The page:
Sea Buckthorn (genus Hippophaë) belongs to the family Elaeagnaceae. It is a a medium-sized, hardy, deciduous shrub that grows 2 to 6 m in height. It is found along riversides, in mountainous areas, and in sandy and gravel ground at elevations of 3,300 to 4,500 m. The bark is thick and rough. Each leaf is elongate-oblanceolate or elongate-spatulate, green at the top, and silver-ash green on the underside. It flowers in April and the sour, pearl-shaped, yellowish-orange fruits are collected from August to October
The plant is naturally distributed in Central Asia, in Europe from the Black Sea coast to the Alps, and along the shores of northwestern Europe. It also is found in Canada and the United States.
Its botanical name, Hippophae rhamnoides, means “tree that makes the horse shine,“ referring to its ability to improve horses’ health and make their hair shiny and smooth.
Sea buckthorn has a long history of use in folk medicine, dating back thousands of years. Tibetan doctors during the Tang dynasty used it to help relieve various health problems. It is renowned in Ayurvedic medicine as far back as 5000 BC. In Tibet, Russia, Mongolia, and China, sea buckthorn is known to help relieve cough, promote blood circulation, aid digestion, and alleviate pain.
Sea buckthorn is used in a range of products, including oil, juice, cosmetics, shampoos, and as a food additive to candies and jellies.
There are many types of this oil, depending on what part of the plant is used to extract oil.
Sea buckthorn seed oil : This is extracted specifically from the seeds inside the berries.
Sea buckthorn pulp oil : This is taken from the berry pulp, discarding the seeds.
Berry with Seeds oil : This is the most common form of sea buckthorn oil which is made from whole berries, including the seeds.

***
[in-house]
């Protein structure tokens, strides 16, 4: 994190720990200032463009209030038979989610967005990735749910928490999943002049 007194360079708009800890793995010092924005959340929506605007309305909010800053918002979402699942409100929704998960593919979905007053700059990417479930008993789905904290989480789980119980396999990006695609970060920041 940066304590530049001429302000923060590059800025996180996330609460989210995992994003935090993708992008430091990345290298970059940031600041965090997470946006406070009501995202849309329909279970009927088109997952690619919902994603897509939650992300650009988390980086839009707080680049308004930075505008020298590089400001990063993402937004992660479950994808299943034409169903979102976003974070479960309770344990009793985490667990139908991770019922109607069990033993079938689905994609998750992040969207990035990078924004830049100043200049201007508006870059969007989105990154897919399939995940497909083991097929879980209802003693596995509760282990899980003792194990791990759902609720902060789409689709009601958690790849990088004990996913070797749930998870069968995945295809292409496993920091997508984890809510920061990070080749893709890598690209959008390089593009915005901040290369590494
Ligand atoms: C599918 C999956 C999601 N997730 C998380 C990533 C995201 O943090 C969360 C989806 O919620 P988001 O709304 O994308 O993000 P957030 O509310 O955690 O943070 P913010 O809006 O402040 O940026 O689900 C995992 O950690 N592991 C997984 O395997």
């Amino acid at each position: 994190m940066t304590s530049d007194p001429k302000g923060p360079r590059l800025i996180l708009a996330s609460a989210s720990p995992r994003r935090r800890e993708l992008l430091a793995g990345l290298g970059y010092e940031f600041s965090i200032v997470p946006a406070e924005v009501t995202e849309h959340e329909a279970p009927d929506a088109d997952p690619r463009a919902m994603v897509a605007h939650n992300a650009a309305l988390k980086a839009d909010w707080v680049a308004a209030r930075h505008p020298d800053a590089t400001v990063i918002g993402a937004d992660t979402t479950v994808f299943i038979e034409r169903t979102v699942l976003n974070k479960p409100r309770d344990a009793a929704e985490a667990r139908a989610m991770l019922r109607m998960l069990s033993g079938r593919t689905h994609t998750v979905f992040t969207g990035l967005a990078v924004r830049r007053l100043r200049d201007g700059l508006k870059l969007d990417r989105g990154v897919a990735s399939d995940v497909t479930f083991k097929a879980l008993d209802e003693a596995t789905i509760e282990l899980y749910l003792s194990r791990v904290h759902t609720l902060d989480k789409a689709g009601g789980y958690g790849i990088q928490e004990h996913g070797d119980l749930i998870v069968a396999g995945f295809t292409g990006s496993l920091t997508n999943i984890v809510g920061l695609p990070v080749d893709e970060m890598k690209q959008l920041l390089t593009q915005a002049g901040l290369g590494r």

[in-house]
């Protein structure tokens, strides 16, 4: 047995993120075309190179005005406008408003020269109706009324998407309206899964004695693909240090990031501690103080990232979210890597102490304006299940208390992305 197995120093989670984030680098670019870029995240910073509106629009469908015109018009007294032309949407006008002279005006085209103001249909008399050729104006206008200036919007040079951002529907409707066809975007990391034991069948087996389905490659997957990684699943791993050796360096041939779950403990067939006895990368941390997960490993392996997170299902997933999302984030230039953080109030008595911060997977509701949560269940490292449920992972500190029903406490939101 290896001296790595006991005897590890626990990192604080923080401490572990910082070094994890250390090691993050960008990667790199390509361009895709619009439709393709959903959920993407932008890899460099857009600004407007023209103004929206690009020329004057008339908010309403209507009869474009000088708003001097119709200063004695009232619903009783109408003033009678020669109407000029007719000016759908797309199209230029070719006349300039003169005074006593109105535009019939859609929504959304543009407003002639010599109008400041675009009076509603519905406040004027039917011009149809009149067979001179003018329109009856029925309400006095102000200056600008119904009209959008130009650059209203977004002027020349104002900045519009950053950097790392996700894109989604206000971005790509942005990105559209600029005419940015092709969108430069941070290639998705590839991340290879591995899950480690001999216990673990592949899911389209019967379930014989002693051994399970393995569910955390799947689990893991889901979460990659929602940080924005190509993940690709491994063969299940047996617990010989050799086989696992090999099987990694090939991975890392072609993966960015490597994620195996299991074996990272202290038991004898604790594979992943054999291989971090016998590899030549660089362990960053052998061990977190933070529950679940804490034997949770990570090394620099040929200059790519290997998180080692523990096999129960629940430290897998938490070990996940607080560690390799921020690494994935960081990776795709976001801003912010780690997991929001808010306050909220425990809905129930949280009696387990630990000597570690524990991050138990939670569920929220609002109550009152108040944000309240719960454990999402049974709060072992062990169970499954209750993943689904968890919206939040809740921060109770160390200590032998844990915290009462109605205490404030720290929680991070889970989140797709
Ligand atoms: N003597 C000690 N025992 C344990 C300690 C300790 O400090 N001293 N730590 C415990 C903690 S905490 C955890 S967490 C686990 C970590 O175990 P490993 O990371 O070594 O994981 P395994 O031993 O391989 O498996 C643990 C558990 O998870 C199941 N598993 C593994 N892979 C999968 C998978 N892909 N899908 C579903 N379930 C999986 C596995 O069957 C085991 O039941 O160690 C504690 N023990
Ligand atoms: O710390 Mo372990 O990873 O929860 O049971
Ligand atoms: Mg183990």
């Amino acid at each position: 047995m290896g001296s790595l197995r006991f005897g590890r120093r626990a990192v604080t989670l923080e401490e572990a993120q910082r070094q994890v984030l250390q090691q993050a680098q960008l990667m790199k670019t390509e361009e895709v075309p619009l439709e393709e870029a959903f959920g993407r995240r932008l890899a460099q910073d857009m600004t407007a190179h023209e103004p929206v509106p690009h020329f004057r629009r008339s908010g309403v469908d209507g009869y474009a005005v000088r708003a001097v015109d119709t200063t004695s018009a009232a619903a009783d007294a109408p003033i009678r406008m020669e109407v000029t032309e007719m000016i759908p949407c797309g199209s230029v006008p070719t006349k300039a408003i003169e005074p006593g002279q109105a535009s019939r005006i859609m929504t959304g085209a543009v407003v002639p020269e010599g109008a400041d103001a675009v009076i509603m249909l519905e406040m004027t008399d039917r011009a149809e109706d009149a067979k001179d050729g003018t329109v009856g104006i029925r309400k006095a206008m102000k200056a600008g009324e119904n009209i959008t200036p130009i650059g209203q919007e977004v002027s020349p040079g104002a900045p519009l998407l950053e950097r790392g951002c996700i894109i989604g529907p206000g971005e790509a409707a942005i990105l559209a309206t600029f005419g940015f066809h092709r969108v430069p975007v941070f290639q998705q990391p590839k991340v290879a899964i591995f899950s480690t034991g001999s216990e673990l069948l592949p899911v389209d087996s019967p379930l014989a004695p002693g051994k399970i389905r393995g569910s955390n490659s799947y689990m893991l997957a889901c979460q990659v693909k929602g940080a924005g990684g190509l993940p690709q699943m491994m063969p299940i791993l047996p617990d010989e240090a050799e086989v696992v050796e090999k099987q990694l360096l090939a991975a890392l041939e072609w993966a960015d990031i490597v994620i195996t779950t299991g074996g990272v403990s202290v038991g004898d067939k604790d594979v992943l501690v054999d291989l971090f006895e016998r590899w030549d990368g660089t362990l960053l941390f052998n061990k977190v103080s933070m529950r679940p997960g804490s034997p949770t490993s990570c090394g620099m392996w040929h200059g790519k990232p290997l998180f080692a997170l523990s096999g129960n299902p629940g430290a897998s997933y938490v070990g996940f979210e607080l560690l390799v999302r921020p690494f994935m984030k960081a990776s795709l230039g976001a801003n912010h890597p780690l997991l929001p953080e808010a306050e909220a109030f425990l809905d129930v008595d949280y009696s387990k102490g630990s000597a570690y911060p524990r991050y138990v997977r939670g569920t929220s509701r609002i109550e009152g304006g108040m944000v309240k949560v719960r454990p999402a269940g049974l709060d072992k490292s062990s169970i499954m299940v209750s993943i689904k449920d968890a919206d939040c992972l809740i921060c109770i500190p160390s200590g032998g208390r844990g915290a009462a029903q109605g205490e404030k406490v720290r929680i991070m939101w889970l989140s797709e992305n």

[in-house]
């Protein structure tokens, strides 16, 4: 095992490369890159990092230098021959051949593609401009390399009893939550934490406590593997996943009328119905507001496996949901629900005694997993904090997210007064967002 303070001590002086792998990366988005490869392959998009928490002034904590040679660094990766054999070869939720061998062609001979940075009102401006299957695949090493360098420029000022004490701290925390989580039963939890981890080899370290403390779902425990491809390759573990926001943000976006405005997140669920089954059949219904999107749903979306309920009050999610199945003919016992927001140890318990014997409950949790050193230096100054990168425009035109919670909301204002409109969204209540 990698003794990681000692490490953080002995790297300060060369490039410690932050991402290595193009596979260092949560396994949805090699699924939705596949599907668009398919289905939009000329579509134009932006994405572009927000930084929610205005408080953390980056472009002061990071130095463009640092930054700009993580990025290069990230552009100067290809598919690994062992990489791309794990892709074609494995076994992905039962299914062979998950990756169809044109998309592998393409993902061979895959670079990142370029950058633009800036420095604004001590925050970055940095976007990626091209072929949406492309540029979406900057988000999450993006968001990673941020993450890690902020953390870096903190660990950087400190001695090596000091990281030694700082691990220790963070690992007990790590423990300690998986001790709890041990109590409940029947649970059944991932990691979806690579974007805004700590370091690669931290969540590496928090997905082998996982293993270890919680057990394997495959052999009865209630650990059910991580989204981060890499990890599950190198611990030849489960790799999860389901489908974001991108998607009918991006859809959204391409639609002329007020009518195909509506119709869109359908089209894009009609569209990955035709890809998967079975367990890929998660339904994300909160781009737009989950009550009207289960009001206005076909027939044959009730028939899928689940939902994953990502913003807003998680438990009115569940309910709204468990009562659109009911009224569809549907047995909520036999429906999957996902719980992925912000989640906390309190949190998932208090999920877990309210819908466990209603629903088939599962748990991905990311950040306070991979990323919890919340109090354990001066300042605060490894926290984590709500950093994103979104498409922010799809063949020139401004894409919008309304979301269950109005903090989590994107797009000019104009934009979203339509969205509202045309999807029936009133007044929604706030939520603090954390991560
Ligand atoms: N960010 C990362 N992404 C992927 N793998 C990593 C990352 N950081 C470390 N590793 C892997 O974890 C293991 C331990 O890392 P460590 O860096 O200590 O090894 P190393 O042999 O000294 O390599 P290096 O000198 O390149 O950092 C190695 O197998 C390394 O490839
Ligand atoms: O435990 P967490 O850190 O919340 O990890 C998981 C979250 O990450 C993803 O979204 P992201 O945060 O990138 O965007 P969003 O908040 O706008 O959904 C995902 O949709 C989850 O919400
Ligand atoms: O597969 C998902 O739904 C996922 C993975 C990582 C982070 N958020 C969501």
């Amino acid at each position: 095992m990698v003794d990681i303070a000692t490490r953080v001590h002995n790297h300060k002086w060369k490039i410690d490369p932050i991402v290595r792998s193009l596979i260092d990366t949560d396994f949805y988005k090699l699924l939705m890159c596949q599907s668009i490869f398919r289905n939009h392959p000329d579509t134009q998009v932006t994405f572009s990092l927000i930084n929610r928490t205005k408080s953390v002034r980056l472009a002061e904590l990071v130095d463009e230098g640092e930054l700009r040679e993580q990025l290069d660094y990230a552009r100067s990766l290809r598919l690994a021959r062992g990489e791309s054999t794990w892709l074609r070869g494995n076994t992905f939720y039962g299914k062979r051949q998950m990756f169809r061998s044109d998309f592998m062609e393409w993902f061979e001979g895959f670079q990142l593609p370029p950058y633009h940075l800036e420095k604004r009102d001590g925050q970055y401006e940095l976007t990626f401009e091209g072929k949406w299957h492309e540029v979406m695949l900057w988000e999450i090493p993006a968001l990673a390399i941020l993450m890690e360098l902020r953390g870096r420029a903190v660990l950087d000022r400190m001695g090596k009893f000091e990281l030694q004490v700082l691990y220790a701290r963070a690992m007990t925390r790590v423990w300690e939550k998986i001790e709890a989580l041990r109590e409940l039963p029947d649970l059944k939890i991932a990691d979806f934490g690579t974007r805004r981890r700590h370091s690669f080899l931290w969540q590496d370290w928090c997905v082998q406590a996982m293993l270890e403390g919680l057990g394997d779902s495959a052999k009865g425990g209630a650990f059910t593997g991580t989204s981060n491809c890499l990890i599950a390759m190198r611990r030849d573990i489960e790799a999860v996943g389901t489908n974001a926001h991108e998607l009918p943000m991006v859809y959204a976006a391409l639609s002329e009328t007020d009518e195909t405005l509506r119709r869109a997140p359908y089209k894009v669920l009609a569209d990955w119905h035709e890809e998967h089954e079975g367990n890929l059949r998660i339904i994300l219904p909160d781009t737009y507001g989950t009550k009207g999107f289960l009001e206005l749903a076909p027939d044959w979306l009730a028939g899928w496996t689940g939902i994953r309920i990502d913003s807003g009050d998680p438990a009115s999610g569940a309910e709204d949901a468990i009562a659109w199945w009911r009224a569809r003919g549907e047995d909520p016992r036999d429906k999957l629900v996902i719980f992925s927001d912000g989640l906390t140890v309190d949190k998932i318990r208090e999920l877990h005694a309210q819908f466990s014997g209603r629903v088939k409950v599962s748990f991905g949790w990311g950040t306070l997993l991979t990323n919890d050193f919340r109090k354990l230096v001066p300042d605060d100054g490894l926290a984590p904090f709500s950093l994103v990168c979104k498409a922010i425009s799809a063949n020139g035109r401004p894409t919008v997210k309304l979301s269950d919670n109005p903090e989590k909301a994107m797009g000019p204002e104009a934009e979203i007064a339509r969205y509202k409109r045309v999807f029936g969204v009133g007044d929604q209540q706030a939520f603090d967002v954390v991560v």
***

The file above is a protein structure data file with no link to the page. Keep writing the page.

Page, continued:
All these oils have moderate differences in terms of their nutrition value, their color and aroma. They however have quite similar properties because they all come from the same plant.
Sea buckthorn berry has very impressive nutritional profile. It contains over 190 nutrients and phytonutrients, including vitamin C, which is 12 times higher than that of an orange. It also contains high amounts of vitamins, minerals, fiber, and protein, making it a powerful superfood. This berry also has as much vitamin E as wheat germ, three times more vitamin A than carrots, and four times more superoxide dismutase (SOD), an important enzyme that helps prevent free radical damage, than ginseng. Plus, it’s the only plant source that contains omega 3, 6, 9, and 7.
Both sea buckthorn seed and fruit oil are rich in nutrients such as carotenoids, tocotrienols, and tocopherols. They are loaded with antioxidants like phenols, terpenes, and glucosides; vitamins A, C, and E; beta-carotene; plant sterols; and trace elements such as copper, iron, selenium, and manganese.
There is a major difference between the fatty acid composition of the two sea buckthorn oils. The major fatty acids in seed oil are omega 3 and 6, particularly linoleic acid and alpha-linoleic acid (comprising 70 percent). Meanwhile, the fruit oil contains monounsaturated fatty acids and omega 7 (palmitoleic and palmitic acid).
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